By Josh Speer / January 17th, 2020
|Title||Super Crush KO|
|Release Date||January 16th, 2020|
|Platform||PC, Nintendo Switch|
|Age Rating||E for Everyone 10+ – Fantasy Violence|
It might seem odd that Super Crush KO is the first game by Vertex Pop that I’ve reviewed for oprainfall. After all, I like retro, I like colorful and I like silly. These are all words I would use to describe other games by Vertex Pop, including We Are Doomed and Graceful Explosion Machine. After demoing Super Crush KO at a couple events, I knew I found the gameplay compelling. The question is, was this the next great indie experience? Or did Super Crush KO leave me hoping for more?
I’m gonna go a bit out of sequence and say this – I absolutely adore the art style of Super Crush KO. It’s vibrant, popping with color and catches the eye. Normally such a bright palette of pinks, blues and greens would be jarring, but they mesh really well. When you factor in that color is well used to tell the story through dynamic comic book panels, it’s even better. That artistry also translates to the game itself, and you’ll rarely be bored by what you’re seeing on screen. Though it’s true some enemy models are pretty similar, there was enough diversity to keep me happy. Honestly, if I were just judging Super Crush KO on artistry, it would likely get a perfect score. However, I also have to gauge it based on other factors.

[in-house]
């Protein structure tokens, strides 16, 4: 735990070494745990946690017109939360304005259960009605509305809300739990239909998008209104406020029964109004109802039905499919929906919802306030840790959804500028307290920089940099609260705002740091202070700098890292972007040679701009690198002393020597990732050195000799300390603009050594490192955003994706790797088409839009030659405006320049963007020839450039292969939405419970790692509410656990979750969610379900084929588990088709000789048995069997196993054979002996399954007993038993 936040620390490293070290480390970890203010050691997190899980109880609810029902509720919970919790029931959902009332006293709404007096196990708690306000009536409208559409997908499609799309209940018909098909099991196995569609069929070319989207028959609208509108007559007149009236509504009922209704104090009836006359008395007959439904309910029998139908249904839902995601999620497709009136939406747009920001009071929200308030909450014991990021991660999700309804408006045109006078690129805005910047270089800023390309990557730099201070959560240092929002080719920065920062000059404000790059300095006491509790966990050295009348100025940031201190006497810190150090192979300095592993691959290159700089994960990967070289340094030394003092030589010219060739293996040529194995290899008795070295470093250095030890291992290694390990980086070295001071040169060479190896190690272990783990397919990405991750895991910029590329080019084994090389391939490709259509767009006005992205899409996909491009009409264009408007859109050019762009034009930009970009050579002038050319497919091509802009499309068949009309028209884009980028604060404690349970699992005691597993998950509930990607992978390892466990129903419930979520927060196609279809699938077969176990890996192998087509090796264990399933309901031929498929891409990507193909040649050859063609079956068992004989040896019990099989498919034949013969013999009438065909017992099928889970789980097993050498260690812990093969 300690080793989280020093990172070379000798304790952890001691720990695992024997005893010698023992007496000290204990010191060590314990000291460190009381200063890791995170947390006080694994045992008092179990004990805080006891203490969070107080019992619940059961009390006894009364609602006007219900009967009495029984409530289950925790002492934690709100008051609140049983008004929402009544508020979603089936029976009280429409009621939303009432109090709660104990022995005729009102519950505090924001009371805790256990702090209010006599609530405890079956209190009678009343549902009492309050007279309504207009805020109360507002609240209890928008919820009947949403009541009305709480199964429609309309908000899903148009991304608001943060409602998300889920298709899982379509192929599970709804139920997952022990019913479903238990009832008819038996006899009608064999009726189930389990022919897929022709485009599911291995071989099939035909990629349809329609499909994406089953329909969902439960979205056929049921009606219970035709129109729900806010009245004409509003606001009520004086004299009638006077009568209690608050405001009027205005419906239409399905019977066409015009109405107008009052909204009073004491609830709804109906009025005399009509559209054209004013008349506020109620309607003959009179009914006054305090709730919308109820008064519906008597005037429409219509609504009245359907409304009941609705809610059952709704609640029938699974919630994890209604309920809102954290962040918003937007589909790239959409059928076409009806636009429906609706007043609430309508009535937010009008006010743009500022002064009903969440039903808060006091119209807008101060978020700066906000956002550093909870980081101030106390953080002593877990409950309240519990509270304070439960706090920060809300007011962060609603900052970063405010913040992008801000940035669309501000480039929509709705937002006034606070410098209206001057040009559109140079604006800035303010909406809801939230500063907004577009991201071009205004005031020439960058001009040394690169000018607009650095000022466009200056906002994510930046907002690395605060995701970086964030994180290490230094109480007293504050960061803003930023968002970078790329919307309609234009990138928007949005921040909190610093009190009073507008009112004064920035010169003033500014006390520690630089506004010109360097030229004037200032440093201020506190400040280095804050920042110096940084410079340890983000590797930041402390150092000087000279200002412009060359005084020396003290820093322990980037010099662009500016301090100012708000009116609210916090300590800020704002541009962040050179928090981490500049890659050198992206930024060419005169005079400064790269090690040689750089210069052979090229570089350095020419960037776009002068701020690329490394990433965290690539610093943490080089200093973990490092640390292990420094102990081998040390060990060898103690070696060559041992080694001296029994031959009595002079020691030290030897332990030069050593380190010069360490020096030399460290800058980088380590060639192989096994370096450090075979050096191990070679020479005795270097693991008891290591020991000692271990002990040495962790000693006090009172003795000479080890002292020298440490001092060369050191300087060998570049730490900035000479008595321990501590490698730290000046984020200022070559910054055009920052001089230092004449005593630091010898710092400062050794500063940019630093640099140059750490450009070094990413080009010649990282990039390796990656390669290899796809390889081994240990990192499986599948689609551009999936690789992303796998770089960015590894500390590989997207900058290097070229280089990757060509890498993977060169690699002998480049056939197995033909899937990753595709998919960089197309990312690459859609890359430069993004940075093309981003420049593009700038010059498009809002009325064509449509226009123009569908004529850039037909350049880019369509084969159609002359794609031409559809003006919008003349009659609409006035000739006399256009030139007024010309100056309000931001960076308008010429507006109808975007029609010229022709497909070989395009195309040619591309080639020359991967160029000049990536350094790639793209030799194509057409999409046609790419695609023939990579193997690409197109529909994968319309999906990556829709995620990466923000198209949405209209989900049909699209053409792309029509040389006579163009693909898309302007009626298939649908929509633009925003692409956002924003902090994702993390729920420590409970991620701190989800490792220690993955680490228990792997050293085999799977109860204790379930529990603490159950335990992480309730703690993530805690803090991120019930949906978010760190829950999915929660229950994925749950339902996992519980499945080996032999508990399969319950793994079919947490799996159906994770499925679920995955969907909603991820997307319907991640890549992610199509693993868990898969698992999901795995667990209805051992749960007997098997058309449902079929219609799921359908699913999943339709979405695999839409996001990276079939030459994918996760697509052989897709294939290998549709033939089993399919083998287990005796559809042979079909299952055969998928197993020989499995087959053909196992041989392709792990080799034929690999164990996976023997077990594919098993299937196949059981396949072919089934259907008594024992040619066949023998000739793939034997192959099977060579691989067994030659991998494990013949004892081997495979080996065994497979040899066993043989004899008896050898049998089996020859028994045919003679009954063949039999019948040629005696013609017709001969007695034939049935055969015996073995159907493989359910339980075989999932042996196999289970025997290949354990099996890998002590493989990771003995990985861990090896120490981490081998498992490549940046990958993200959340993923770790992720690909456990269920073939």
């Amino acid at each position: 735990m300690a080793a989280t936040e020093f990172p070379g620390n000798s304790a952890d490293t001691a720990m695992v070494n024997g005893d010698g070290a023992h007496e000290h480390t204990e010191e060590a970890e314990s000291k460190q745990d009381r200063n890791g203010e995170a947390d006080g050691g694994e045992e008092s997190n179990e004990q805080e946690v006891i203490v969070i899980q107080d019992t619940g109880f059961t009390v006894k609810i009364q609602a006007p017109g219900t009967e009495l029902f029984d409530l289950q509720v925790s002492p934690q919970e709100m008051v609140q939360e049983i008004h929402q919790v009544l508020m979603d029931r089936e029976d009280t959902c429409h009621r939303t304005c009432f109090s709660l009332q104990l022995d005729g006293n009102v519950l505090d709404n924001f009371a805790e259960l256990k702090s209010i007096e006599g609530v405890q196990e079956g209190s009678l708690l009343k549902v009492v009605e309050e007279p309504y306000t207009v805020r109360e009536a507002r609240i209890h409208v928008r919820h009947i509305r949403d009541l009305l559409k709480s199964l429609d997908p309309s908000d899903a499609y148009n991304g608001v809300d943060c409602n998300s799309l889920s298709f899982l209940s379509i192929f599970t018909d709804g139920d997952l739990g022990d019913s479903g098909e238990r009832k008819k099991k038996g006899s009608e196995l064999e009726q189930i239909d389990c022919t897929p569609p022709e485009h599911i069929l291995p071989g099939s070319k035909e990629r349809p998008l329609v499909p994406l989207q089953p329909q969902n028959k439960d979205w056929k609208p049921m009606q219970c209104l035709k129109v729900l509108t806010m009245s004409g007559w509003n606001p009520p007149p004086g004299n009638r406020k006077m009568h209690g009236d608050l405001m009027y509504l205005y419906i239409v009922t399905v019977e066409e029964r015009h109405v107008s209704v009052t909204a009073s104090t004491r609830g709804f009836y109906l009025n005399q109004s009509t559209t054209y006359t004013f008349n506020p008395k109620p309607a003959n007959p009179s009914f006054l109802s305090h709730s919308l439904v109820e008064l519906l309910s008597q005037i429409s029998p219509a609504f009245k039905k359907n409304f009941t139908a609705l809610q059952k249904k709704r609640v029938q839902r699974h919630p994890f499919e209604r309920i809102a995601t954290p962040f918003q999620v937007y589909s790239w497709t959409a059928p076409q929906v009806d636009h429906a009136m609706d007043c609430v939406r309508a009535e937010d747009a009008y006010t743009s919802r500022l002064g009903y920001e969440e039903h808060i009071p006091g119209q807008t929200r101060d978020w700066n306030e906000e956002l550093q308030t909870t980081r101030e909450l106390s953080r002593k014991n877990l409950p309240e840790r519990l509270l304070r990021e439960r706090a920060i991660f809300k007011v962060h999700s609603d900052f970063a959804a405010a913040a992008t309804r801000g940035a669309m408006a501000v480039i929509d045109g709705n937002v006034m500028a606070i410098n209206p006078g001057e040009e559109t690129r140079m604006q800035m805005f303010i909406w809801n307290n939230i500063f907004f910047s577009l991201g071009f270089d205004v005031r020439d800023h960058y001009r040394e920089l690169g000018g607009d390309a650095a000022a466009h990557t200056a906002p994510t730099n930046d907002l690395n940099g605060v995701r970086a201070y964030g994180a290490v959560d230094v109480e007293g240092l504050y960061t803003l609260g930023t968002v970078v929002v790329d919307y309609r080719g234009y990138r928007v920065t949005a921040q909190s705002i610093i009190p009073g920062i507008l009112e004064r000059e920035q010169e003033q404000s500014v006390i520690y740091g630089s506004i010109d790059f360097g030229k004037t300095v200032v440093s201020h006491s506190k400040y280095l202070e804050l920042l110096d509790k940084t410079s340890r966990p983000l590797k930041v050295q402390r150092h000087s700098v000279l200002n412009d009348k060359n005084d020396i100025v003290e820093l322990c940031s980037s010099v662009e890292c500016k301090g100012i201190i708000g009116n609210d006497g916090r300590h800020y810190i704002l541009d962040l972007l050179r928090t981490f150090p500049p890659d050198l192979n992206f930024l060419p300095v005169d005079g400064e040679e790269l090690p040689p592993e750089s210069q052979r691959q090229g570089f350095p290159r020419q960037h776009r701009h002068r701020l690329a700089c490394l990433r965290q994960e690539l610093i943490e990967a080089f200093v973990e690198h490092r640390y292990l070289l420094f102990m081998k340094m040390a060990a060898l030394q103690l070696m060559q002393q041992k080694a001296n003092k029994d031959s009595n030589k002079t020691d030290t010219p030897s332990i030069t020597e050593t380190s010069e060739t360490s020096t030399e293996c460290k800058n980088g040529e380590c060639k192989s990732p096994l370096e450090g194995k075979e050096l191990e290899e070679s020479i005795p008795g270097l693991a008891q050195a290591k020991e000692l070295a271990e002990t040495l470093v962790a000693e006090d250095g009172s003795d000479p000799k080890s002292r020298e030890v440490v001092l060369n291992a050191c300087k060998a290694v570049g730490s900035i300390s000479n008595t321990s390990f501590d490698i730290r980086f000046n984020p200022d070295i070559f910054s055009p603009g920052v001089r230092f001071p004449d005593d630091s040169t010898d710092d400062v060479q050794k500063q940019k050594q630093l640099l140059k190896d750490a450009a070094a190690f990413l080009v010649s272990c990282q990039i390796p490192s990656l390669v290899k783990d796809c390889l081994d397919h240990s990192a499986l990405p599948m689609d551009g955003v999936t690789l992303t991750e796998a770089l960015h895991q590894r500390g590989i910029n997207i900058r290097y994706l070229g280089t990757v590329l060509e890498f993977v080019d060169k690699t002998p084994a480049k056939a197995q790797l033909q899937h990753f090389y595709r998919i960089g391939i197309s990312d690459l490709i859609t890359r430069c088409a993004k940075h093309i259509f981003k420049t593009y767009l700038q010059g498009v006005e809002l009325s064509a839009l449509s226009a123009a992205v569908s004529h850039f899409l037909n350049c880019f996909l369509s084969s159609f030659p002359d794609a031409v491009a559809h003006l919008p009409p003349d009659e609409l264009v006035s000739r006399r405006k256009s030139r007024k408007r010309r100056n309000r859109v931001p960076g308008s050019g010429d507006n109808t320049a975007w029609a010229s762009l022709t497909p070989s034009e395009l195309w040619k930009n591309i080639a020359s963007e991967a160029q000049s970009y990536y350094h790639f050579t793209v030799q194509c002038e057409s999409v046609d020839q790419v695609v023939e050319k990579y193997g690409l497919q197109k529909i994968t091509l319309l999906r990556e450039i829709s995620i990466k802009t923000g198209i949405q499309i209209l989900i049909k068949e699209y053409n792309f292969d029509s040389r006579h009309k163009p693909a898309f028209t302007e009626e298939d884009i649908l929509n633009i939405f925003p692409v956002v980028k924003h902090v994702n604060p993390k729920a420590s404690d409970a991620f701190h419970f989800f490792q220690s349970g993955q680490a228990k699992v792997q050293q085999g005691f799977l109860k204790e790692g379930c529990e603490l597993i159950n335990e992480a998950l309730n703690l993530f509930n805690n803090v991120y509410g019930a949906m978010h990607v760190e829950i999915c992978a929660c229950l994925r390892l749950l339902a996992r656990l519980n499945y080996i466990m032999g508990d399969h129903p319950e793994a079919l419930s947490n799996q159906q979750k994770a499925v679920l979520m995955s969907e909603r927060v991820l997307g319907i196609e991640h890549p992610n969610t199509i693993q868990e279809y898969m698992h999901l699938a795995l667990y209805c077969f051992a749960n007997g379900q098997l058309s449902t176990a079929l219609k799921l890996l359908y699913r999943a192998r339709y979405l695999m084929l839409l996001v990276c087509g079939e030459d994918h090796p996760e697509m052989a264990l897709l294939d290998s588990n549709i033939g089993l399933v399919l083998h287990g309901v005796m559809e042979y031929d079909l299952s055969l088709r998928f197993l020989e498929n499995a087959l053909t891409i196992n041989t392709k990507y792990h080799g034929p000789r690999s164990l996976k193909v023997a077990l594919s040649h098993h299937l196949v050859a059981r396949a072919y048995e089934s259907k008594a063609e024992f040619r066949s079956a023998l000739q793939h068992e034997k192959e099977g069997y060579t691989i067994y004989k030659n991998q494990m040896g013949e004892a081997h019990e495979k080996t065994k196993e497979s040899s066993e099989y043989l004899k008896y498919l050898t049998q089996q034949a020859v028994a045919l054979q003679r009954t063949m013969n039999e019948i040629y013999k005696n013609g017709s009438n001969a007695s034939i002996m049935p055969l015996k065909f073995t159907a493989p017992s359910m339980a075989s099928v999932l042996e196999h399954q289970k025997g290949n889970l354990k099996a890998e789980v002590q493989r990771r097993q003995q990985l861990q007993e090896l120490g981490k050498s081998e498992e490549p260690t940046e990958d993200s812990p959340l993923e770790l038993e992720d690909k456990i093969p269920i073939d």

Let’s start with the plot. I use that word generously, since there’s not much story to speak of in Super Crush KO. One day you wake up and some random alien girl, Ann, kidnaps your cat. You angrily put on your sneakers and jacket, and race after her. All that’s between you and saving Chubbz is Ann’s horde of robot minions. I’m not sure if she built the minions or inherited them, nor am I 100% sure how or why your cat was chosen. It’s also totally unclear why the main character of Karen is able to fight robots with seeming superhuman strength and skills gifted to her by eating random junk food. I hate to dwell on all this, but it stands out because the vague nature of the plot kept it from being a better game. I’m not saying every game has to make perfect sense nor take itself seriously, but I do feel what’s here would have been so much more enjoyable if it wasn’t just trying to be cute all the time.
That said, the main draw of Super Crush KO is the combat. It’s a brawler with platformer elements. Each of the game’s 16 stages (plus 4 boss fights and one tutorial area) has you move from section to section beating the living hell out of Ann’s poor robots. You’re gated in areas until you beat them all, and besides that, you’ll find traps such as buzz saws that move on tracks, spikes, lasers and more to screw with you. You have a wide variety of attacks at your disposal, and most of them require energy. Once you run out, you can’t do anything other than standard punches and kicks. Thankfully, each time you destroy a foe, they’ll spill energy gems for you that refill your meter, letting you keep on the pressure. You’ll have aerial corkscrews, ground pounds, uppercuts and more to wreck them with, as well as a handy gun that has unlimited ammo, but which overheats quickly. Most important of all is your dodge, which lets you avoid projectiles and breeze past charging foes. Conceptually, it all works perfectly, and most of the time I found the combat quite fun. The tricky part comes when you factor in the game’s primary replay value, the Rank system.